Articles of Faith

Reviews

What We Want Is Free EP reissue

The explosion of hardcore in the USA in 1981 occurred at just the right time in a socio-cultural context to recruit to its ranks a legion of incredibly talented and creative people. When we review the canon of the first few years of hardcore in America, we are astonished at how much truly great, empowering, and influential music was created in a short period of time. Like the original explosion of punk in the UK, it was just the right place and right time. Here were a lot of very talented and energetic young people who were just waiting for some creative window to open that they could jump through. ARTICLES OF FAITH were one of many of those first wave of hardcore bands. Their first two 7″s captured them at a perfect point where the raw energy of hardcore was bursting forth, and before their creative talents lead them to more complex compositions and explorations. Their later material draws in a lot of influence from GANG OF FOUR and other post-punk types, but on What We Want is Free, we have that raw enthusiasm of a band’s first release, charging hard out of the gate with no such pretensions. The recording is lo-fi, the layout is cut-and-paste, but the energy and zeal radiate from the record like blazing bonfire. Musically, this is straight-ahead ’82 hardcore, but played with some chop and panache that reveals a greater underlying musicianship, not unlike their then labelmates DIE KREUZEN, or perhaps New Strings For Old Puppets-era REALLY RED. Vic Bondi wrote some great lyrics; he had a way of capturing complex social or economic issues and condensing them into a “less is more” lyrical delivery. That is to say, you can read a lot into what he is trying to say with very few words. “What we Want is Free,” “Bad Attitude,” and “My Father’s Dreams” focus on the yearning to be free from the constraints of a preordained conformist career in the capitalist system. “Everyday” is the same message of the bleak dehumanized reality that awaits those who do conform and get stuck in society’s rat race. The second 7″ Wait was also reissued; that one is a real masterpiece musically and lyrically. Taken together they are a testament to the enduring power of the genre.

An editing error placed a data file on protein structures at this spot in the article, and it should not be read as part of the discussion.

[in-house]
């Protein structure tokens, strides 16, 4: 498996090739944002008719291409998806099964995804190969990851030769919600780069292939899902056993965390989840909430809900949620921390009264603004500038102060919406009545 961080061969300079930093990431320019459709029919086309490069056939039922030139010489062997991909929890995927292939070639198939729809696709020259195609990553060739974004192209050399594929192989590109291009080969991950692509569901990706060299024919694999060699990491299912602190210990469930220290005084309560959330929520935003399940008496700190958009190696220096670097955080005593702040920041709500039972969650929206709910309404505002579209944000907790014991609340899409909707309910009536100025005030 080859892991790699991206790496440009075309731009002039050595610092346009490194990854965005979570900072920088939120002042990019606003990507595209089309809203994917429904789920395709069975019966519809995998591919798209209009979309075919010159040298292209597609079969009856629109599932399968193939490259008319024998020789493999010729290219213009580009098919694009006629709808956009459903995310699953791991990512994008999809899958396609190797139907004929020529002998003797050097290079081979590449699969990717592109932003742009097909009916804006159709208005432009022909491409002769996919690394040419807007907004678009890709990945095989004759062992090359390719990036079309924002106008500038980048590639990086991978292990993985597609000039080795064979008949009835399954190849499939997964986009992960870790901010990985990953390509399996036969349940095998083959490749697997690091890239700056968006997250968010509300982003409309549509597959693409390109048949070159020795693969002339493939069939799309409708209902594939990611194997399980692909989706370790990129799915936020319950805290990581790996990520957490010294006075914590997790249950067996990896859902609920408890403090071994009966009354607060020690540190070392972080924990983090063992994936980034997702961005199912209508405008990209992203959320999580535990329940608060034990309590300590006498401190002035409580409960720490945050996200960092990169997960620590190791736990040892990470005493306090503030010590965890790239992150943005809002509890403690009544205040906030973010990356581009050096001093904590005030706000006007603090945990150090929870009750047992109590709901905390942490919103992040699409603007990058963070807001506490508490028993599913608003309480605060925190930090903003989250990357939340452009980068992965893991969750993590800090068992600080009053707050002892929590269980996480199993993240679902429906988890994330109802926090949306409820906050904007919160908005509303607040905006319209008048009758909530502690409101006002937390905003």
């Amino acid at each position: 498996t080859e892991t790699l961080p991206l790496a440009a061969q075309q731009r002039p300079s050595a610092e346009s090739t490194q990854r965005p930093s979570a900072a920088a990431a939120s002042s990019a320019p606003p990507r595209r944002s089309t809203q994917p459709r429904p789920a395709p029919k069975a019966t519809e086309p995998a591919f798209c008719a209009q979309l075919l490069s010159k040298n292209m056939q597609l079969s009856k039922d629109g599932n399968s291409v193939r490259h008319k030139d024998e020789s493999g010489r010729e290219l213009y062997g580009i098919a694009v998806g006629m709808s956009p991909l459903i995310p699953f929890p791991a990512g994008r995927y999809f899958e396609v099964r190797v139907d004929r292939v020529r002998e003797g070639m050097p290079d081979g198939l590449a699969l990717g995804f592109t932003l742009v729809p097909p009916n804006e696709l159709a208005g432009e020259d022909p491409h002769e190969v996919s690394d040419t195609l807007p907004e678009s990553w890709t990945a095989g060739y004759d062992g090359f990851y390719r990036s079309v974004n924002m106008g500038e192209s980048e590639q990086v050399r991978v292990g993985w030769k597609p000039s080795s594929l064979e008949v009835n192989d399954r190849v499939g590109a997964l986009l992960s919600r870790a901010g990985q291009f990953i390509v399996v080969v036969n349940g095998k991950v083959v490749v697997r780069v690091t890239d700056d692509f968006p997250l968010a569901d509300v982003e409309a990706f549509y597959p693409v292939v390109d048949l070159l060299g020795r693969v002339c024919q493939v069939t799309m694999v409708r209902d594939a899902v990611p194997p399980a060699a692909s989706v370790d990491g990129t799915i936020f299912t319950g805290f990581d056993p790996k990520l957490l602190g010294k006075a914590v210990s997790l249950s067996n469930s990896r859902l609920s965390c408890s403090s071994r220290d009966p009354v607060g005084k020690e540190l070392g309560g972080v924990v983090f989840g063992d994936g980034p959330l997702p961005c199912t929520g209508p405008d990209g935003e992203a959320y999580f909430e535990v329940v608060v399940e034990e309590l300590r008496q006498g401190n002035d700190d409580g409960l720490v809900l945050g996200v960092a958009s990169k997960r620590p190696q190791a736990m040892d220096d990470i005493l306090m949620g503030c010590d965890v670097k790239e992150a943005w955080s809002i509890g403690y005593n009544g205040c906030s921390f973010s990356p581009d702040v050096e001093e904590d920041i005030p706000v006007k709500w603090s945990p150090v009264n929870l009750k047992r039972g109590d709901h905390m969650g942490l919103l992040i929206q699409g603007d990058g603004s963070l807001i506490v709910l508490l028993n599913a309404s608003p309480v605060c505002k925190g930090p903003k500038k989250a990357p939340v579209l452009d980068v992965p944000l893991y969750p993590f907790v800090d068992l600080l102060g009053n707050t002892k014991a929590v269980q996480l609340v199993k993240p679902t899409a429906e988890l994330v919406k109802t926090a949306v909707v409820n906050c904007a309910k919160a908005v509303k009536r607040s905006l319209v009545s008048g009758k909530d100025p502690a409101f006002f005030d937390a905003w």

• Reviewer Felix Havoc
  • Label Alona's Dream / Alternative Tentacles

Wait EP reissue

One of the best and at the time most inventive USHC 7”s gets the reissue it deserves, had Alternative Tentacles not already compiled all of AOF’s material onto Complete Volumes 1 & 2 in 2002. Is this a necessary move? I’m leaning towards yes. The ferocity of “I’ve Got Mine” and “Buy This War” can’t be understated and probably warrant the reissue in order to teach new-age bootleg shirt kids, egg punks, and chopped and screwed enthusiasts what hardcore is supposed to sound like. The album art comes across simple, almost completely inept until you open the meticulously made insert containing the lyrics to “Wait.” Bondi may have said some of the worst no-no words in the American Hardcore doc but he’s got some of the most brilliant lyrics of the era on show here.

What We Want Is Free EP

A really solid guitar-bass-drum attack anchors these highly intelligent blasts by a new Chicago band arising out of the ashes of DIRECT DRIVE. The singing is gravelly as hell, the music fast yet tight, and the songs infectious. A sure winner.

Wait EP

This new EP showcases A.O.F.’s musical versatility. “I’ve Got Mine” is a relatively slow CLASH-influenced song with great dynamics and a quasi-psychedelic guitar that sporadically breaks into full-tilt thrash; “Wait” and “Buy This War” are intense, distinctive thrashers with innovative guitar interaction. A big step forward.